The programme has been successful in getting school children to eat healthier snacks, according to an assessment by consultancy firm Oxford Research carried out on behalf of the Danish Agricultural Agency.
Minister for Food Mogens Jensen praised the programme after seeing the outcome of the analysis.
“It’s important that our children and young people have the right diet, healthy eating habits and follow the food pyramid, and this scheme contributes to that,” Jensen said.
“There are a lot of unhealthy temptations, so it’s important that healthy food habits become part of our day as early as possible. This programme has over the last ten years resulted in children eating more fresh fruit,” he added.
The Oxford Research assessment noted that children from poorer socioeconomic backgrounds benefit particularly from the school fruit scheme, eating fruit and veg more regularly than they otherwise would.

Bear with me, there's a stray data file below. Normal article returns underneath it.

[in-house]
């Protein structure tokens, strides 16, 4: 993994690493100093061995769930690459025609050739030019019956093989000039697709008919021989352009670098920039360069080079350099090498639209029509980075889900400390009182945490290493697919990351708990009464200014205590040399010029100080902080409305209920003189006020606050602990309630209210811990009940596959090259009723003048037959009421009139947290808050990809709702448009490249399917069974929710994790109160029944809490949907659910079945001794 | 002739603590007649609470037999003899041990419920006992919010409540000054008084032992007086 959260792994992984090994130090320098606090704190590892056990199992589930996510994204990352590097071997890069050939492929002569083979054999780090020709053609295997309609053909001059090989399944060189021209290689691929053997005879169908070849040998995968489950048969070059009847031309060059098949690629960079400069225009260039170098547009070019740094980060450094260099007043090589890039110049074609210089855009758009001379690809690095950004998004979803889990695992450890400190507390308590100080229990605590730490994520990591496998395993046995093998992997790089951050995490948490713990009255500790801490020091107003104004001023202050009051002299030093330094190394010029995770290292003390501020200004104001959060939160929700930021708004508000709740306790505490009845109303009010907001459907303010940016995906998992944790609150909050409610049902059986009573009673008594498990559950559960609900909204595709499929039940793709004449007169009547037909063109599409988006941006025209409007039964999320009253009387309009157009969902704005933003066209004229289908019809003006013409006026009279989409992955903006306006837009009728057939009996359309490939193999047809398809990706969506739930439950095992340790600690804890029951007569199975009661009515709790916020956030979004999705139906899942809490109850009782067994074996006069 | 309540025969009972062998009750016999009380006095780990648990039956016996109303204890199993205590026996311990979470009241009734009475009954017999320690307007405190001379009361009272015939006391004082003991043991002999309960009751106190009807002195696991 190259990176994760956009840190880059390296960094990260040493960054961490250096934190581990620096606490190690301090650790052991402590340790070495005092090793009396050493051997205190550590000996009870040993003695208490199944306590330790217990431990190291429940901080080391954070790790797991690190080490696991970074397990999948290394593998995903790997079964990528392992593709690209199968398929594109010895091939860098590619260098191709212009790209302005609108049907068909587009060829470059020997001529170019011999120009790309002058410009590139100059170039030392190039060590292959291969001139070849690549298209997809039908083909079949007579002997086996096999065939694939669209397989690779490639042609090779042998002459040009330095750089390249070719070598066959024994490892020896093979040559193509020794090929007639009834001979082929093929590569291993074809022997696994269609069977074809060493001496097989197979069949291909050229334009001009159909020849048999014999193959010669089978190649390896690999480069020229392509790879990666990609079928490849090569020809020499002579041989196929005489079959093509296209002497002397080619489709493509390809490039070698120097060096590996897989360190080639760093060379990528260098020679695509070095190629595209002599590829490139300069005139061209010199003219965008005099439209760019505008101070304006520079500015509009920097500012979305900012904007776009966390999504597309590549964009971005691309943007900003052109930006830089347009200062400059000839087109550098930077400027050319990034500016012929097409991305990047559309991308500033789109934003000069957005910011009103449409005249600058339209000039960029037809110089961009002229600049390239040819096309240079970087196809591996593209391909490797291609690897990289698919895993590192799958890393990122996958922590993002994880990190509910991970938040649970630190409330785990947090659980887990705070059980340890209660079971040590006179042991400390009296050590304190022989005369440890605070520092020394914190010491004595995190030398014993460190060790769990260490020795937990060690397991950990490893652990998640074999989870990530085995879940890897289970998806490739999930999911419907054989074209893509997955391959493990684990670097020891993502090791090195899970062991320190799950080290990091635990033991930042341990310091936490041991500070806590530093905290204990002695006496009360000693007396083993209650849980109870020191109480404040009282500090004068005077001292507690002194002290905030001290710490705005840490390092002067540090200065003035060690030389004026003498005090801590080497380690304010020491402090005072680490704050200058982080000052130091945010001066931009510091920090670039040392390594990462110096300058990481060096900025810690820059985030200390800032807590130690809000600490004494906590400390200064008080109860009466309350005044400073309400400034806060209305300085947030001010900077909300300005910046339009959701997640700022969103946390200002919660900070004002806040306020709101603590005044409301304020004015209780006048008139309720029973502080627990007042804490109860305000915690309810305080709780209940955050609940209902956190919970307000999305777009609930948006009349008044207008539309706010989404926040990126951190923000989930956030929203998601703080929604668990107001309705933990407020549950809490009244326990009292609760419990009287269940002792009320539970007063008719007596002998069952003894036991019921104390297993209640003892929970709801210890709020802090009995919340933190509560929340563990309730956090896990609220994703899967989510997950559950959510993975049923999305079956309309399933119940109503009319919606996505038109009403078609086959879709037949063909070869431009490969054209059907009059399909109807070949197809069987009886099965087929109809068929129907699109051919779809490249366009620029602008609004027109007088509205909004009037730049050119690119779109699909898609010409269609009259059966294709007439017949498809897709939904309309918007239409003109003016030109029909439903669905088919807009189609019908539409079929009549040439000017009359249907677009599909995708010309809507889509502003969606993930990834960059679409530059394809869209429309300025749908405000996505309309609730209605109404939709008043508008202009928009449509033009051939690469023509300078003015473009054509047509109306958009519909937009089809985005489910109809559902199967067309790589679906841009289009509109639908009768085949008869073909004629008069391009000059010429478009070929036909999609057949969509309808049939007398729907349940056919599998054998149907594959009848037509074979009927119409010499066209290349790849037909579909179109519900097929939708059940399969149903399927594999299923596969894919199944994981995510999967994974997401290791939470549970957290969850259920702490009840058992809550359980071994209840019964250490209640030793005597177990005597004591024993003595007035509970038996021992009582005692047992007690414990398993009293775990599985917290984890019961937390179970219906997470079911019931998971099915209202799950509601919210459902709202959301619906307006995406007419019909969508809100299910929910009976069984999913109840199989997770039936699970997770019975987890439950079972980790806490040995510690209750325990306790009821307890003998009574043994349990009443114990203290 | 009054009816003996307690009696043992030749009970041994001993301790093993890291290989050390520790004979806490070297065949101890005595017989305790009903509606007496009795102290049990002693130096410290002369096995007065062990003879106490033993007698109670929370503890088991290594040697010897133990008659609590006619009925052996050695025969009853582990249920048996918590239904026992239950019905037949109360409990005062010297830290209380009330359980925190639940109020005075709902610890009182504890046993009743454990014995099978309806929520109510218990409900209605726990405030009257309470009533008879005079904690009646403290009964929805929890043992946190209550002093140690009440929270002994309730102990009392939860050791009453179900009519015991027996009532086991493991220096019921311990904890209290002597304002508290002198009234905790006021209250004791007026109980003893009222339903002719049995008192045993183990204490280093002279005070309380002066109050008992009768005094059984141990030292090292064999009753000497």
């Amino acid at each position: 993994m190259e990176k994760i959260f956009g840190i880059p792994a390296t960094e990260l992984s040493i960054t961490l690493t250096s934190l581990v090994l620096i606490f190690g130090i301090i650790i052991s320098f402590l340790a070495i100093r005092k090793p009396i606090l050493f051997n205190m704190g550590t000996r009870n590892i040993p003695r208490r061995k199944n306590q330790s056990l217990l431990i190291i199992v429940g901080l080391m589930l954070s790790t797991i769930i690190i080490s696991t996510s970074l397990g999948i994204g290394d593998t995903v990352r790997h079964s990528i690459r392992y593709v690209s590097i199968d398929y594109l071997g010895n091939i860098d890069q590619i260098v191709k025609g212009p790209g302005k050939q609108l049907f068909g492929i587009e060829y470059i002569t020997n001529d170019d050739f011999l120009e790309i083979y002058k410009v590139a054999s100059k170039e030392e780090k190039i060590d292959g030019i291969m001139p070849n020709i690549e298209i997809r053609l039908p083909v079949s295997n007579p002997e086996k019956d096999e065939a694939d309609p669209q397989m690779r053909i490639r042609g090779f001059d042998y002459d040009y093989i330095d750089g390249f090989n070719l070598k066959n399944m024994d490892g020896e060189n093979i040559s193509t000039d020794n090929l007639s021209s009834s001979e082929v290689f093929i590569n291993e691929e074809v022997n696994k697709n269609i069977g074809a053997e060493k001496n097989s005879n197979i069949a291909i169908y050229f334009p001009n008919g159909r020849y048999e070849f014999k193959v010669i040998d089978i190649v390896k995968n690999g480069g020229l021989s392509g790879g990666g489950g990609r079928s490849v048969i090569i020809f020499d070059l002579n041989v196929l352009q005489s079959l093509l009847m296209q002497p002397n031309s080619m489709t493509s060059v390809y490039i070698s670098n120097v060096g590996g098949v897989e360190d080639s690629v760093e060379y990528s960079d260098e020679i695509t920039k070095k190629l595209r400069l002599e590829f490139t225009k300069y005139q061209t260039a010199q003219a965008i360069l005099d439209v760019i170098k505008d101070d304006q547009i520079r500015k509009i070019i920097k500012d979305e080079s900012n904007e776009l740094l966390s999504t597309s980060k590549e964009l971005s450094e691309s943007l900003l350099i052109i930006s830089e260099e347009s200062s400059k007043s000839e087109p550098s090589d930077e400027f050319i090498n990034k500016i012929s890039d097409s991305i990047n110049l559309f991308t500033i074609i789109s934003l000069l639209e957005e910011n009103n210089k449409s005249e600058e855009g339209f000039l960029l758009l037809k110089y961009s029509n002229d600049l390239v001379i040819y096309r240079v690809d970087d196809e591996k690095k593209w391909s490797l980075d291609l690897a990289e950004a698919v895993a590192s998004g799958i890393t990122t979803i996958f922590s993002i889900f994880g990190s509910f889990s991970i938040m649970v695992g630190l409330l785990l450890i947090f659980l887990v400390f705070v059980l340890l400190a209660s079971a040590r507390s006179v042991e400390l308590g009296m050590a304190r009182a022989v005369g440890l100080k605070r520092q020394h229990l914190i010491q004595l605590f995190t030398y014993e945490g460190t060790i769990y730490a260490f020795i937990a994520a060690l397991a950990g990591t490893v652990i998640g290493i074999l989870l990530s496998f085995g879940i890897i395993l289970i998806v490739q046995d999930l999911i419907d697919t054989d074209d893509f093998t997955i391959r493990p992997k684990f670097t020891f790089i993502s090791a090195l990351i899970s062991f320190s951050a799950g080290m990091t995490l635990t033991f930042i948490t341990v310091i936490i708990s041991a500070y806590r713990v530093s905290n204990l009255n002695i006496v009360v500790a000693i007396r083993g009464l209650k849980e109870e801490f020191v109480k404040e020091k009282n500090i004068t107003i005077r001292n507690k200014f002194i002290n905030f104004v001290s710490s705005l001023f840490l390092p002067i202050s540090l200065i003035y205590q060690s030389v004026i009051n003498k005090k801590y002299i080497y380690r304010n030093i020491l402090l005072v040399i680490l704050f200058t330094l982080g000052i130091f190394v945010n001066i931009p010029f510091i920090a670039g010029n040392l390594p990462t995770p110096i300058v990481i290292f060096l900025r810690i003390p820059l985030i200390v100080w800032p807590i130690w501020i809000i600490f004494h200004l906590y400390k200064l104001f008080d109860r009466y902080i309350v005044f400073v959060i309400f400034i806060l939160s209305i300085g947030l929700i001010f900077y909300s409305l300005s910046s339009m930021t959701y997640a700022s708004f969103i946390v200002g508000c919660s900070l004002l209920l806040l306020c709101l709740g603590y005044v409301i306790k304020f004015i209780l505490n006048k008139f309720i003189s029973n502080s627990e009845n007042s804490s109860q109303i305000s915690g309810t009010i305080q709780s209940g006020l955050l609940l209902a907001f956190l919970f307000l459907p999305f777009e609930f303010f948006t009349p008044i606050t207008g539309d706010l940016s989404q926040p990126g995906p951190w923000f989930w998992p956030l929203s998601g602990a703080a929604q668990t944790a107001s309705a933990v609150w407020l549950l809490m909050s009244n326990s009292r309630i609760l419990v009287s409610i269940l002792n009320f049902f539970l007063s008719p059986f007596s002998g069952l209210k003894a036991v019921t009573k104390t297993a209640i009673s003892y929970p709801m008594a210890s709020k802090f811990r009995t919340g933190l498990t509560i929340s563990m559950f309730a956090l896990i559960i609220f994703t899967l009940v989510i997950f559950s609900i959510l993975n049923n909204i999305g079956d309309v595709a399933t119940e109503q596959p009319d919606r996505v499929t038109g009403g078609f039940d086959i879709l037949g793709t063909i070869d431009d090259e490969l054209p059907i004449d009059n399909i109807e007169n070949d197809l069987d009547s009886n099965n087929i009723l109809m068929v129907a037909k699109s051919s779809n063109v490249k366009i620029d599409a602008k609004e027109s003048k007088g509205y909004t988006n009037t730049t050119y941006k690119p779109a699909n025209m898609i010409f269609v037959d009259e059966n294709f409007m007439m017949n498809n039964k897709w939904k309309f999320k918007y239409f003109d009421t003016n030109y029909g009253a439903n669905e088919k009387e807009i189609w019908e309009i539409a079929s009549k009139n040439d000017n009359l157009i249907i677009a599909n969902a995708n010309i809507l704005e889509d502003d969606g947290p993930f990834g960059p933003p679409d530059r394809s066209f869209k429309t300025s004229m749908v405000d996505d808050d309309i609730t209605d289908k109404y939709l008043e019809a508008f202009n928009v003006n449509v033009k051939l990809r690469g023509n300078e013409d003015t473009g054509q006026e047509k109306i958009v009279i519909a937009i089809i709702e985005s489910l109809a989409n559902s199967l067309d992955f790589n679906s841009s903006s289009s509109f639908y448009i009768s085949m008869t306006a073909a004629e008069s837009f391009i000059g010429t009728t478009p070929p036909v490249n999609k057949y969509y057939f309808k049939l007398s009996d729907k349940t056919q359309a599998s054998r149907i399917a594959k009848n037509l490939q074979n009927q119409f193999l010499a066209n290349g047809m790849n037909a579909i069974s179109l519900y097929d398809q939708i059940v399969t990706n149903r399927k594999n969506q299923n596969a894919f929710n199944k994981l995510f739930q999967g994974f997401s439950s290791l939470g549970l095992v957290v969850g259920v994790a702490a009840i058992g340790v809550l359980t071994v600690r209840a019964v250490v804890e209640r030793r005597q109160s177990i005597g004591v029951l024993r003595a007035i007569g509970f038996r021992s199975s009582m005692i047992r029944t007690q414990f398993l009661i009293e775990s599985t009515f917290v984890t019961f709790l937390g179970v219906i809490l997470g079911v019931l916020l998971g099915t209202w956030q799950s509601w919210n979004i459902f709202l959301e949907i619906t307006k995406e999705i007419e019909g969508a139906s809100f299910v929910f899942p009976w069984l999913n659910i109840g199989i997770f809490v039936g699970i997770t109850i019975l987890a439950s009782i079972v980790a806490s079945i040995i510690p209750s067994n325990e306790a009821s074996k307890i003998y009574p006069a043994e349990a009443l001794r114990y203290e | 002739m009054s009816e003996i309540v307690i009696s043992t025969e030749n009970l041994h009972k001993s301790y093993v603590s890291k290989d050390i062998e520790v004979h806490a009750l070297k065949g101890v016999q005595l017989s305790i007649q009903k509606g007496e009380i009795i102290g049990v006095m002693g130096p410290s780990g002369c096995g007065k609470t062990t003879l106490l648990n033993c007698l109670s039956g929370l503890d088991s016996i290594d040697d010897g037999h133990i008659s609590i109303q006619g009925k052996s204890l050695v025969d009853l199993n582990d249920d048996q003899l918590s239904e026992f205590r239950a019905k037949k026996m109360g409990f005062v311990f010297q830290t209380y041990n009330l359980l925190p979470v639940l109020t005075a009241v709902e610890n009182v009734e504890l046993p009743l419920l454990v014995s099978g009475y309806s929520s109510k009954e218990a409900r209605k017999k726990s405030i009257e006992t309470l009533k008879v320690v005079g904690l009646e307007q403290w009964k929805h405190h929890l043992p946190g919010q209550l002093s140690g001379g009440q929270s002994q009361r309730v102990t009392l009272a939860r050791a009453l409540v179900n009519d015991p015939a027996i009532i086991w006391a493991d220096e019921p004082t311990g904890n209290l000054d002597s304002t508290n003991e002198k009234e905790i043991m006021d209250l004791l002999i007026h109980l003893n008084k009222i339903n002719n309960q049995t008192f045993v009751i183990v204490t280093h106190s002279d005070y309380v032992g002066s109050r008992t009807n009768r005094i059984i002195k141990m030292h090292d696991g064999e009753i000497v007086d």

“This scheme is a way for us to ensure that income does not decide whether you can choose the healthy alternative now and in future,” Jensen said.
A total of 324 schools across Denmark participated in the scheme, which is funded by the EU, during the last school year.
Although that is only a small percentage of all Danish schools, any school can apply to take part.
“I’s like a lot more schools to be involved. I’d encourage more schools to apply for the subsidy,” Jensen said.
Applications for the next school year can be submitted until March 2020.